31. Don’t borrow money. Once again, Frank Gehry’s advice. By
maintaining financial control, we maintain creative control. It’s not exactly
rocket science, but it’s surprising how hard it is to maintain this discipline,
and how many have failed.
32. Listen carefully. Every collaborator who enters our orbit brings
with him or her a world more strange and complex than any we could
ever hope to imagine. By listening to the details and the subtlety of their
needs, desires, or ambitions, we fold their world onto our own. Neither
party will ever be the same.
33. Take field trips. The bandwidth of the world is greater than that
of your TV set, or the Internet, or even a totally immersive, interactive,
dynamically rendered, object-oriented, real-time, computer graphic–
simulated environment.
34. Make mistakes faster. This isn’t my idea — I borrowed it. I
think it belongs to Andy Grove.
35. Imitate. Don’t be shy about it. Try to get as close as you can. You’ll
never get all the way, and the separation might be truly remarkable.
We have only to look to Richard Hamilton and his version of Marcel
Duchamp’s large glass to see how rich, discredited, and underused
imitation is as a technique.
36. Scat. When you forget the words, do what Ella did: make up
something else … but not words.
37. Break it, stretch it, bend it, crush it, crack it, fold it.
38. Explore the other edge. Great liberty exists when we avoid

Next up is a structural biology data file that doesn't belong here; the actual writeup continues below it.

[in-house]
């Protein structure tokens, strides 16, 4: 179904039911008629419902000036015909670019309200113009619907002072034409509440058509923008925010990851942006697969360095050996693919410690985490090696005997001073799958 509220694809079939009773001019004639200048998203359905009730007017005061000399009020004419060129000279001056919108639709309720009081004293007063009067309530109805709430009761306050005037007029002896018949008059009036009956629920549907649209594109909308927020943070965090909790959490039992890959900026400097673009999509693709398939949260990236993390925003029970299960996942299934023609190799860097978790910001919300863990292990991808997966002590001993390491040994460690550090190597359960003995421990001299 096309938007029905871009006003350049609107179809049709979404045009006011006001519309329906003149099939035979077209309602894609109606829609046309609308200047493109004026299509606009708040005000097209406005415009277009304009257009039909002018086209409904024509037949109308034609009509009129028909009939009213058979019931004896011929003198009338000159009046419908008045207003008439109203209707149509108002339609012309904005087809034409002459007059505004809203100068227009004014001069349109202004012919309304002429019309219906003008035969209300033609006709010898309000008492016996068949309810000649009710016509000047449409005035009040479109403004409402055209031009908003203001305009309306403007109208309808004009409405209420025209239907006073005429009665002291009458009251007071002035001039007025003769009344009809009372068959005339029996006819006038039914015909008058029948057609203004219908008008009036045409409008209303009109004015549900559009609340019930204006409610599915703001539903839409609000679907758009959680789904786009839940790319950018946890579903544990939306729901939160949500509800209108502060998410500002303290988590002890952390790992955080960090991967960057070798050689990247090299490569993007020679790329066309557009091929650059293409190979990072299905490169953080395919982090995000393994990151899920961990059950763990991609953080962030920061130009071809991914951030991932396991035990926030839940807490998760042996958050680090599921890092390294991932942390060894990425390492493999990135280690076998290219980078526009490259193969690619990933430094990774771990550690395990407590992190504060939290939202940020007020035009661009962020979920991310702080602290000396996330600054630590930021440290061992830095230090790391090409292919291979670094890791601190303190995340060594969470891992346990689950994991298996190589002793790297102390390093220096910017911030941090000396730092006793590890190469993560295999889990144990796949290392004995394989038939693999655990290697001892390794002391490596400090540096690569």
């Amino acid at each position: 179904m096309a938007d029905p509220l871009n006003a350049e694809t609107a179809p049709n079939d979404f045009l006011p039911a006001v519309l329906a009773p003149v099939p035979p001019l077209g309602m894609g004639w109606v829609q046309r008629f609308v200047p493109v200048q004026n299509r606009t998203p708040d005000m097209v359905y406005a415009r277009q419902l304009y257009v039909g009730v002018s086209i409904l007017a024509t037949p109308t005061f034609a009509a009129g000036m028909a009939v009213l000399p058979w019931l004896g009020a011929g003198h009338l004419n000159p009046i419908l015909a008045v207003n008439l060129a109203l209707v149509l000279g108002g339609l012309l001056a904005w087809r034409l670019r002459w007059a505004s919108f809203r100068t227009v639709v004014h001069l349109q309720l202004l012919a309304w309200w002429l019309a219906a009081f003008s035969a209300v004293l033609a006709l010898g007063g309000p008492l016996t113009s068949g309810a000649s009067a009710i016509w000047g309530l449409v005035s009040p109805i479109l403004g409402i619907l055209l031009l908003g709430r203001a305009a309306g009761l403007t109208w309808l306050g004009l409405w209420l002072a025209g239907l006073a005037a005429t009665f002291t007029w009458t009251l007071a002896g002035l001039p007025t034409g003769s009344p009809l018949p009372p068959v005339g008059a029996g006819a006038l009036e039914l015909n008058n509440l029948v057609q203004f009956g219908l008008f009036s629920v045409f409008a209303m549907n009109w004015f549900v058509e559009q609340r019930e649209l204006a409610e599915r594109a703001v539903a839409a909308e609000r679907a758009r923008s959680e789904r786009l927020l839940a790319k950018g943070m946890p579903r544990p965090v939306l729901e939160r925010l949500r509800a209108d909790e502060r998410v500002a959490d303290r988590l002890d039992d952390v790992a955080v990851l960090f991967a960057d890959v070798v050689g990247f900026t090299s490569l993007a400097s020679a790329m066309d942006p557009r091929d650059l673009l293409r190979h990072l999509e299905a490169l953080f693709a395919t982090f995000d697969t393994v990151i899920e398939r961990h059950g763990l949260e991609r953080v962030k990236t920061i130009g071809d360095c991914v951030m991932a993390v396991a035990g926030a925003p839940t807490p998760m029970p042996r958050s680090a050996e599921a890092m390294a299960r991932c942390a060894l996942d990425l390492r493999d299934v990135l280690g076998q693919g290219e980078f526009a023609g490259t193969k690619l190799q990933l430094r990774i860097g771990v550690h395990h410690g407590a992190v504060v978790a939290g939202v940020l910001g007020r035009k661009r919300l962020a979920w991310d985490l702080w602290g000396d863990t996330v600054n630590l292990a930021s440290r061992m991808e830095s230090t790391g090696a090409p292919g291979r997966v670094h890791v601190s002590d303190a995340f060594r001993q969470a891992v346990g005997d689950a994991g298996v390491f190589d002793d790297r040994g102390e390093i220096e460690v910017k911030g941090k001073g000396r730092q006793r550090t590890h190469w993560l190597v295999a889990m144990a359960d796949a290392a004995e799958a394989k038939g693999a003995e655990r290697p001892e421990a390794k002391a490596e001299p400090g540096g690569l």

trying to run with the technological pack. We can’t find the leading edge
because it’s trampled underfoot. Try using old-tech equipment made
obsolete by an economic cycle but still rich with potential.
39. Coffee breaks, cab rides, green rooms. Real growth
often happens outside of where we intend it to, in the interstitial spaces
— what Dr. Seuss calls “the waiting place.” Hans Ulrich Obrist once
organized a science and art conference with all of the infrastructure of
a conference — the parties, chats, lunches, airport arrivals — but with
no actual conference. Apparently it was hugely successful and spawned
many ongoing collaborations.
40. Avoid fields. Jump fences. Disciplinary boundaries and
regulatory regimes are attempts to control the wilding of creative life.
They are often understandable efforts to order what are manifold,
complex, evolutionary processes. Our job is to jump the fences and
cross the fields.
41. Laugh. People visiting the studio often comment on how much we
laugh. Since I’ve become aware of this, I use it as a barometer of how
comfortably we are expressing ourselves.
42. Remember. Growth is only possible as a product of history.
Without memory, innovation is merely novelty. History gives growth a
direction. But a memory is never perfect. Every memory is a degraded
or composite image of a previous moment or event. That’s what makes
us aware of its quality as a past and not a present. It means that every
memory is new, a partial construct different from its source, and, as such,
a potential for growth itself.
43. Power to the people. Play can only happen when people
feel they have control over their lives. We can’t be free agents if we’re
not free